What Is a Registered Nurse (RN)? (And What Do They Do?)

What Is a Registered Nurse (RN)? (And What Do They Do?)

Registered nurses play a crucial role in the healthcare industry, providing care and support to patients as part of a medical team. With diverse opportunities in various settings, their responsibilities cover a wide range of conditions. Understanding the roles and responsibilities of registered nurses can help you determine if this career aligns with your interests and aspirations.

What is a registered nurse (RN)?

A registered nurse (RN) is a licensed professional in the medical field who has completed an accredited nursing program and obtained state licensure. Working alongside doctors, RNs are integral members of the patient’s medical team, ensuring quality care and personalized treatments. Their primary responsibility is to implement patient care according to individual treatment plans, prioritizing patient safety and overall health improvement.

Registered nurses have the option to specialize in various areas, such as pediatrics, trauma, or oncology. Their duties include patient assessment, addressing patient needs, and educating patients on self-treatment, recovery, and health maintenance. Many RNs choose to stay in this role throughout their careers, while others use it as a stepping stone to more advanced positions in the field.

What does an RN do?

The scope of practice for registered nurses varies depending on their setting and area of specialization. Some common daily duties include:

– Conducting patient assessments and addressing their concerns accordingly.
– Performing and interpreting diagnostic tests to evaluate patient health and needs.
– Determining appropriate approaches to patient care.
– Collaborating with doctors and other members of the care team to address changes in a patient’s condition.
– Providing counseling to patients and their families on the patient’s condition and treatment options.
– Teaching patients self-care routines to prevent, treat, or manage medical conditions.
– Explaining medical reports to patients to ensure understanding.
– Maintaining patient records on digital platforms while ensuring privacy.
– Developing and implementing nursing care plans tailored to each patient’s needs.

RN salary and job outlook:

Registered nurse salaries vary based on experience, education level, employer, and location. The national average salary for RNs is $93,161 per year. The job outlook for RNs is favorable, with a projected employment growth of 6% between now and 2031, which is on par with the average for all occupations.

RN requirements:

To become an RN, candidates must fulfill specific requirements, including:

1. Education:
Candidates can choose between an associate degree in nursing (ADN) or a Bachelor of Science in nursing (BSN). The ADN is a two-year program that combines nursing, science, and liberal art classes with clinical training. It prepares candidates for entry-level nursing positions. On the other hand, the BSN is a four-year program with an expanded curriculum, advanced clinical training, and additional courses in health sciences, social sciences, and liberal arts. Some employers may require entry-level RN candidates to have a BSN.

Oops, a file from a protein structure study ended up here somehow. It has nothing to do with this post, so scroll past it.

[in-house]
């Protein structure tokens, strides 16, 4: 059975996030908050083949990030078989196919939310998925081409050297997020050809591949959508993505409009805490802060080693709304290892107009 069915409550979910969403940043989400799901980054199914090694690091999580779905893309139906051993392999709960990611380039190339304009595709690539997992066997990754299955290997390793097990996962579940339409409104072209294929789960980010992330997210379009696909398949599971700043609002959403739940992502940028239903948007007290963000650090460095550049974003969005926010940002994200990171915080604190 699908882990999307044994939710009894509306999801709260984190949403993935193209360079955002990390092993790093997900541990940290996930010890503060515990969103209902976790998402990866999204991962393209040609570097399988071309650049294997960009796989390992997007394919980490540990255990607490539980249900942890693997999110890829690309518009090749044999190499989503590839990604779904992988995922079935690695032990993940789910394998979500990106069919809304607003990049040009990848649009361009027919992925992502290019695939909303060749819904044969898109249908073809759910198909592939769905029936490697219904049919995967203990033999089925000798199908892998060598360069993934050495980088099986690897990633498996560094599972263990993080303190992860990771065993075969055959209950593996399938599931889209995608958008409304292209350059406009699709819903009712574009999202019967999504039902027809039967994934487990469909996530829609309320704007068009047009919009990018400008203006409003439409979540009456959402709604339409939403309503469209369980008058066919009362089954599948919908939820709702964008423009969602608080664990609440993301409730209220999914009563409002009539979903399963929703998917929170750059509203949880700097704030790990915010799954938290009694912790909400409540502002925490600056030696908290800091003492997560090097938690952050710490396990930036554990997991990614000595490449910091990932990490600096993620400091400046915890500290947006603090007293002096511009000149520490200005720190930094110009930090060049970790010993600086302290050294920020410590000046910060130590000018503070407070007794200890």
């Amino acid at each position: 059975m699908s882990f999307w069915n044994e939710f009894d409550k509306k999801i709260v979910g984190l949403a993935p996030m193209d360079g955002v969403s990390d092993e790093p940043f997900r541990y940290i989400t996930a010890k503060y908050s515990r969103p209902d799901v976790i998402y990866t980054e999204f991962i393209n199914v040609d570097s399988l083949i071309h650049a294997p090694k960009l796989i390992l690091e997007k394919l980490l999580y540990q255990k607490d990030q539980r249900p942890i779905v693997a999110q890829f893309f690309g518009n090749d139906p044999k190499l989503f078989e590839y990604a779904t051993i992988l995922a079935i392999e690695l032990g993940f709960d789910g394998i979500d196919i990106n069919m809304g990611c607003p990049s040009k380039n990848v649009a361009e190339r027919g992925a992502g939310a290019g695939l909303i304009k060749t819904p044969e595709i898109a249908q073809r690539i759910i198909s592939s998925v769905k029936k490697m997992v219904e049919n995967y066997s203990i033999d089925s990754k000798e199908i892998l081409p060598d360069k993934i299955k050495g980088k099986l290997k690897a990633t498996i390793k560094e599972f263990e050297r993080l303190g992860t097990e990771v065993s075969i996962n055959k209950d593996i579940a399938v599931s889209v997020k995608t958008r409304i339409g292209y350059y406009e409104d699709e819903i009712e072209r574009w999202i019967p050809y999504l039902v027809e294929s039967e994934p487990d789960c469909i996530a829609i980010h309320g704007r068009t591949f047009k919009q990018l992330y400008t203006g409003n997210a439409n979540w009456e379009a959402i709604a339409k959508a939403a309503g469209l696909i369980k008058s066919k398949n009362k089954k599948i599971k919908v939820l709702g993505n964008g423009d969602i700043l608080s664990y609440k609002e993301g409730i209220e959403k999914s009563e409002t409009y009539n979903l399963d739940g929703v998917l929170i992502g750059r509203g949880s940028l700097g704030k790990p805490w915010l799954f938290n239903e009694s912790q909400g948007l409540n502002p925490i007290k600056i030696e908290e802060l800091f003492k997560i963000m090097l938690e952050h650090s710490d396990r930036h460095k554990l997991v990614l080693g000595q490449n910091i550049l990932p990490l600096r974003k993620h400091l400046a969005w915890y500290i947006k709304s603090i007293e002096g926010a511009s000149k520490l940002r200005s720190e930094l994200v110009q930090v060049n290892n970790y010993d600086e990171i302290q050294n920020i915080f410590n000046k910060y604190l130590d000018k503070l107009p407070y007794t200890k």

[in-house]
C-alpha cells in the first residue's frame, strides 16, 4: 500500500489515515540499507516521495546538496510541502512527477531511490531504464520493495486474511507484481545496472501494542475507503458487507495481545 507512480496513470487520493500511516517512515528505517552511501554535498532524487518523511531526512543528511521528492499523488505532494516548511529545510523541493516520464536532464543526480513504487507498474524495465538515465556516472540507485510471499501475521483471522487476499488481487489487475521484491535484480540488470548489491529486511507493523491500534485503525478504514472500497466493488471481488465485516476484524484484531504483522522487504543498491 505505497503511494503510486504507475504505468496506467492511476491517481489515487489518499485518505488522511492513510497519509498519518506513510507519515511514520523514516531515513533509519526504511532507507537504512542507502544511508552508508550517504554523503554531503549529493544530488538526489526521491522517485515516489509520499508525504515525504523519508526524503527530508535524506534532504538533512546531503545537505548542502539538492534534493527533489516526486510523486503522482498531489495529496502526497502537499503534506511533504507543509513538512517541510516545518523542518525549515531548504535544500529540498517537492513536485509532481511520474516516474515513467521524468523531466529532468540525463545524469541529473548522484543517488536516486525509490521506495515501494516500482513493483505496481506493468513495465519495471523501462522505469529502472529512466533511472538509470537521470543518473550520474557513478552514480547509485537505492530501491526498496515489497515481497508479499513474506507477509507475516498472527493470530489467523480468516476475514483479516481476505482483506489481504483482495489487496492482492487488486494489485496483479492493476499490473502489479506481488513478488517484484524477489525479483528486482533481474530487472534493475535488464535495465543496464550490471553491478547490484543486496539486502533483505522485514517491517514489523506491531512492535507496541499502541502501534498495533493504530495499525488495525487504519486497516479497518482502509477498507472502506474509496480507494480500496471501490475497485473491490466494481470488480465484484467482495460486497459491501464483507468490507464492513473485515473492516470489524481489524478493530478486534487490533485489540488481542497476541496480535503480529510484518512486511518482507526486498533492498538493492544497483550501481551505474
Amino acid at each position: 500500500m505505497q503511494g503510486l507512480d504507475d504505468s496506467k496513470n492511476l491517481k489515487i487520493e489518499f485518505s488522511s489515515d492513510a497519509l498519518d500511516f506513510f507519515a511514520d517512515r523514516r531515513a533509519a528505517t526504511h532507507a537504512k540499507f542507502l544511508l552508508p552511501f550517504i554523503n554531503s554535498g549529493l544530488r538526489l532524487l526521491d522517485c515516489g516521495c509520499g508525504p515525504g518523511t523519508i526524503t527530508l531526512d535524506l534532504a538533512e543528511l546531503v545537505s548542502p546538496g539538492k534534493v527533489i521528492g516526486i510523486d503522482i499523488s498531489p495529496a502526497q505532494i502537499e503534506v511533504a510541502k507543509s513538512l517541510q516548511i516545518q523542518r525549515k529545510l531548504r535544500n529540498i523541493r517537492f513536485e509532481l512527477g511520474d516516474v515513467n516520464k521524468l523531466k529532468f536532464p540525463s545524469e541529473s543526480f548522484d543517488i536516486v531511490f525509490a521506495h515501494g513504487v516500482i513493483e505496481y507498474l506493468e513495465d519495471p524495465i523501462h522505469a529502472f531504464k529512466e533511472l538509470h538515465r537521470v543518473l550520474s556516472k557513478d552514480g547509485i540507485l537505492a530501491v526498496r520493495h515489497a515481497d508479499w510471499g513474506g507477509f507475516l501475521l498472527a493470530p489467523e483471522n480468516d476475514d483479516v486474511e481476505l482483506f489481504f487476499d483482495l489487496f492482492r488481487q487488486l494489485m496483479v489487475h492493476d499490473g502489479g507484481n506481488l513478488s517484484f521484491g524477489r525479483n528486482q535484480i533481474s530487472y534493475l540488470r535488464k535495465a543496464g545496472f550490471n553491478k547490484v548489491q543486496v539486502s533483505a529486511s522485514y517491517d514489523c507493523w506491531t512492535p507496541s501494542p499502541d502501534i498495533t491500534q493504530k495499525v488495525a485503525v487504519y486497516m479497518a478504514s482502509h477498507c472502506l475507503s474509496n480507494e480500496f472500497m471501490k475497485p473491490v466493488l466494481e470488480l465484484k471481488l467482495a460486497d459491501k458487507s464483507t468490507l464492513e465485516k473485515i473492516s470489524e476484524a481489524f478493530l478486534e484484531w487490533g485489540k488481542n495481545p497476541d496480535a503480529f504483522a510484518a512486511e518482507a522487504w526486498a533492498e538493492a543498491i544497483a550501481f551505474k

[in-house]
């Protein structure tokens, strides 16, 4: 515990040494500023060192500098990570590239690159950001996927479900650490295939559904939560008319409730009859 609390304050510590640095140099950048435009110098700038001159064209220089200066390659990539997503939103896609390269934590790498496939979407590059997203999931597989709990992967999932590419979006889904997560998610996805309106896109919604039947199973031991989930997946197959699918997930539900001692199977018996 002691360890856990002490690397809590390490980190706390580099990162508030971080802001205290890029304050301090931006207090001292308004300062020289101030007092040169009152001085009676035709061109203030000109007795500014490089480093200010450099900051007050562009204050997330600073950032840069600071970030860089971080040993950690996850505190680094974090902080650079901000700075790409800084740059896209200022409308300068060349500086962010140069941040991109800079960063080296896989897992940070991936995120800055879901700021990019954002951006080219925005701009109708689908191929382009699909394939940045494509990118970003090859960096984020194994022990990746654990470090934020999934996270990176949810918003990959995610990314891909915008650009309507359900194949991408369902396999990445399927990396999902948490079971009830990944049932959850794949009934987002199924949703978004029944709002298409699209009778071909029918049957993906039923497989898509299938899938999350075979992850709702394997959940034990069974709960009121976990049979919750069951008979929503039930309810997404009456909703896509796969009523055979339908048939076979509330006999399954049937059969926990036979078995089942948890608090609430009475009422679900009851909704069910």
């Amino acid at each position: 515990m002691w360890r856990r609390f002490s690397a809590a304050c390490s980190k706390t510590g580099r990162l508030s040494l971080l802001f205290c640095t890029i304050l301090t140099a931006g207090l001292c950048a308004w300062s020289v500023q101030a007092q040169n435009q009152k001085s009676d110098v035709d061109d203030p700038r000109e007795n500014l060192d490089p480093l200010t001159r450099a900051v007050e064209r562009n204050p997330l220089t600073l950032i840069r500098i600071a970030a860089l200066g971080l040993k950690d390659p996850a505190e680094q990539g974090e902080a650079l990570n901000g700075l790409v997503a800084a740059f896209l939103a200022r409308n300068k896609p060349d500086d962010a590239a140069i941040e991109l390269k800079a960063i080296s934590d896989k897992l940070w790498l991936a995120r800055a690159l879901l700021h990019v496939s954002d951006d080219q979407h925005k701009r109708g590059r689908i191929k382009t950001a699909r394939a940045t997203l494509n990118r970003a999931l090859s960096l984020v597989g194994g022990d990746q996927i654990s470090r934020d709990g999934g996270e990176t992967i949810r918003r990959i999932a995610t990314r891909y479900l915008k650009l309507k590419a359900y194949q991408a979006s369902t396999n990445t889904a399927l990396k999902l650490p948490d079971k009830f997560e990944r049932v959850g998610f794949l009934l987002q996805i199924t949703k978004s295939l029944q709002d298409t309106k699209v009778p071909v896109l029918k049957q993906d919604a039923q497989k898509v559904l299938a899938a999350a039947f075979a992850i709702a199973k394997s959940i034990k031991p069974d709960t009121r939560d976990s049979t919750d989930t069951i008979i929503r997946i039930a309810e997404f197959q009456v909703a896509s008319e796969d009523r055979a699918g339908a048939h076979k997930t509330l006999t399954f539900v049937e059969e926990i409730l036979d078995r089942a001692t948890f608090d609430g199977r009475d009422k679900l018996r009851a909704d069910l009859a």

2. Training:
Training occurs during nursing educational programs, with clinical rotations providing practical skills development. Some RNs may need additional training before working without direct supervision, especially in specialized facilities.

3. Certifications and licensure:
Each state requires RNs to pass the National Council Licensure Examination for Registered Nurses (NCLEX-RN) to obtain licensure and practice legally. Other licensing requirements may include official nursing school transcripts, background checks, and application fees.

4. Skills:
Registered nurses utilize various skills to excel in their roles, including critical thinking, organization, patience, and effective communication.

RN work environment:

RNs can pursue careers in various healthcare settings and work environments, including hospitals, rehabilitation facilities, outpatient clinics, physician’s offices, and travel nursing positions.

Differences between RNs and other types of nurses:

While some use the terms RN and nurse interchangeably, there are various types of nurses, including certified nursing assistants (CNA), licensed practical nurses (LPN), and advanced practice registered nurses (APRN).

How to become an RN:

The process of becoming an RN involves graduating from high school, completing an accredited RN program, passing the NCLEX-RN exam, obtaining state licensure, and applying for RN jobs. Networking and updating one’s resume are essential steps in securing entry-level RN positions.

Registered nurses are essential healthcare professionals who contribute significantly to patient care. Pursuing a career as an RN requires dedication, education, and obtaining the necessary license. With a growing demand for healthcare services, becoming an RN can offer a rewarding and stable career path.